Going into the new season, Emmy and the creative team were adamant that Allison couldn’t go on as though she hadn’t had these experiences.
“Allison, quite frankly, survived the ’60s,” she says. “She survived in a place looking the way she did where a lot of people didn't, and so she’s still carrying what she witnessed and experienced, carrying a very extreme level of trauma with her. We would not be doing her any justice if we didn't address that in the third season. There’s some really amazing storytelling with Allison this season, dealing with the repercussions of her being a woman of colour in a very specific point in time where people that looked like her had a really difficult time, and still do.”
In a similarly superpowered vein, Emmy took on the role of Poison Ivy in Batman Unburied, a pioneering project in a few ways – as well as DC’s first foray into scripted podcasts, it also features a cast primarily made up of people of colour. Winston Duke voices Bruce Wayne, Gina Rodriguez is Barbara Gordon, and Hasan Minhaj plays the Riddler.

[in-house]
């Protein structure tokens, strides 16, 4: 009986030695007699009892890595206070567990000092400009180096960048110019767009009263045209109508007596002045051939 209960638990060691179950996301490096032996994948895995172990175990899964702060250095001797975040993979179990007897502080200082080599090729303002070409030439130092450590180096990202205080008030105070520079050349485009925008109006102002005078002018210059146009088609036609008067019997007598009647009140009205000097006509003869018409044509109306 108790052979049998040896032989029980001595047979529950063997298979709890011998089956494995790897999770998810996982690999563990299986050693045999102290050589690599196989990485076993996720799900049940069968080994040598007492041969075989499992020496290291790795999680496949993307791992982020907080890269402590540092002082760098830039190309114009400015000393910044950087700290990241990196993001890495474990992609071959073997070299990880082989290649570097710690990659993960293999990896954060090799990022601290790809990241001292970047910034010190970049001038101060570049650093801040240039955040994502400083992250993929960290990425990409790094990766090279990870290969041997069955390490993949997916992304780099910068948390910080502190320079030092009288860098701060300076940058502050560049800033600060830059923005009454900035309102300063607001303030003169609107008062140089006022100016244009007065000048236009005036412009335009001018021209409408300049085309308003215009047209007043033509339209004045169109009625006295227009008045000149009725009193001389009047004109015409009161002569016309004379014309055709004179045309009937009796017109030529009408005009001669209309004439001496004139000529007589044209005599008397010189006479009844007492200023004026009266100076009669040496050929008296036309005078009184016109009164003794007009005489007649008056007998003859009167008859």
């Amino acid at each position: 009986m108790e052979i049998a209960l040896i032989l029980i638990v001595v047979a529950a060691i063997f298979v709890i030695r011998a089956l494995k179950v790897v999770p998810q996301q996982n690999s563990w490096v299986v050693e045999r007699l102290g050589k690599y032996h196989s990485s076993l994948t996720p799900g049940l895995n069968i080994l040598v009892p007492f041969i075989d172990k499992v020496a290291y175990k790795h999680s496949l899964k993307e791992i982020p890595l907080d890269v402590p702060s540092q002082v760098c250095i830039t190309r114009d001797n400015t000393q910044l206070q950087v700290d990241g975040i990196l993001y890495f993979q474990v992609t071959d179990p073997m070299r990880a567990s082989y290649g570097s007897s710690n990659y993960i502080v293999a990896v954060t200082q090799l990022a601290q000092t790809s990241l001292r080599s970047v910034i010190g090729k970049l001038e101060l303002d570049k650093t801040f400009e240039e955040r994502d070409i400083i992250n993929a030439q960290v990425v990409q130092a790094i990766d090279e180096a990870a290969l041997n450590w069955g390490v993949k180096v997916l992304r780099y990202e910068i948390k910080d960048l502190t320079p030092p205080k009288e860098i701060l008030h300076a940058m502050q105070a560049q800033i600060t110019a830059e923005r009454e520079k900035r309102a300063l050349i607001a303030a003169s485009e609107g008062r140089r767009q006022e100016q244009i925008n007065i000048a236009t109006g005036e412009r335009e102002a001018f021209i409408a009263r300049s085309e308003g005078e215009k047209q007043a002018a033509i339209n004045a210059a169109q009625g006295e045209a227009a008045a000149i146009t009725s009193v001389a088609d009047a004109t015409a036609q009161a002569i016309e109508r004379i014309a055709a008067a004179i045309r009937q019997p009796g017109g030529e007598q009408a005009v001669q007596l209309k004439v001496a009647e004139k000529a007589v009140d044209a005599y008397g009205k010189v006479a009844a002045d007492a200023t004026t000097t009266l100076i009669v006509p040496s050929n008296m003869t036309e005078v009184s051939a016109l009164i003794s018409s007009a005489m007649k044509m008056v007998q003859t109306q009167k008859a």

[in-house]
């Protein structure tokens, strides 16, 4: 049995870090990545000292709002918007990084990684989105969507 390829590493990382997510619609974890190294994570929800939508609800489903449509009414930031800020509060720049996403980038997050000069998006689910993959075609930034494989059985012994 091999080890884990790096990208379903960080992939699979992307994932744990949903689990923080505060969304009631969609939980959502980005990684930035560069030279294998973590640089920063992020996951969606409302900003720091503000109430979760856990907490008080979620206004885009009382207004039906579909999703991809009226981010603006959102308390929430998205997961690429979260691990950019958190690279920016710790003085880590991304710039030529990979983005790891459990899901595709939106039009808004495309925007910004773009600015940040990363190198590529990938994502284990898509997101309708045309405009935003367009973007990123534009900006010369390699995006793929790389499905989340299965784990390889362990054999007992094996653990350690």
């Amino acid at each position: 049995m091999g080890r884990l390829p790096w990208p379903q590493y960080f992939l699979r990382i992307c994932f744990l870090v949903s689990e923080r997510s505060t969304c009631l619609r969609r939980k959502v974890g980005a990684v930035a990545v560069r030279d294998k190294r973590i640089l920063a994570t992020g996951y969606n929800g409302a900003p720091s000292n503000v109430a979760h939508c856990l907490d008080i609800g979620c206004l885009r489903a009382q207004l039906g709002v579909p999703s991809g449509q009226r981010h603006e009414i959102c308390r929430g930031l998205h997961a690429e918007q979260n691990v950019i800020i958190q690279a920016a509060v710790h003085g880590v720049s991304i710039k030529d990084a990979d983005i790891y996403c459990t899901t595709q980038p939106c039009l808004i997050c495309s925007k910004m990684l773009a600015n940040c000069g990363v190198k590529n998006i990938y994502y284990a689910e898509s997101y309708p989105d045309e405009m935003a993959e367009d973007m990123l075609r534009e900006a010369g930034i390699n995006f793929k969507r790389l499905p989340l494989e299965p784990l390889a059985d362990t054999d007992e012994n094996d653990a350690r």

“When they when they first approached me about it, I was nervous and immediately anxious, because Poison Ivy is such an iconic character and they were trusting me with her,” Emmy explains. “But once the initial shock wore off, it was such an incredible opportunity, having this incredible cast of people of colour playing these traditionally white characters.”
The end result was a global smash hit, knocking Joe Rogan off the top of Spotify’s podcast charts, as well as making podcast fanatic Emmy late for things. “Whenever I get into my car it’ll start in the middle of a true-crime podcast and be like, ‘The body was found…’ or ‘The severed head…’” she says. “I’ve been listening to the Batman episodes, getting to my destination and just staying in the car until the end.”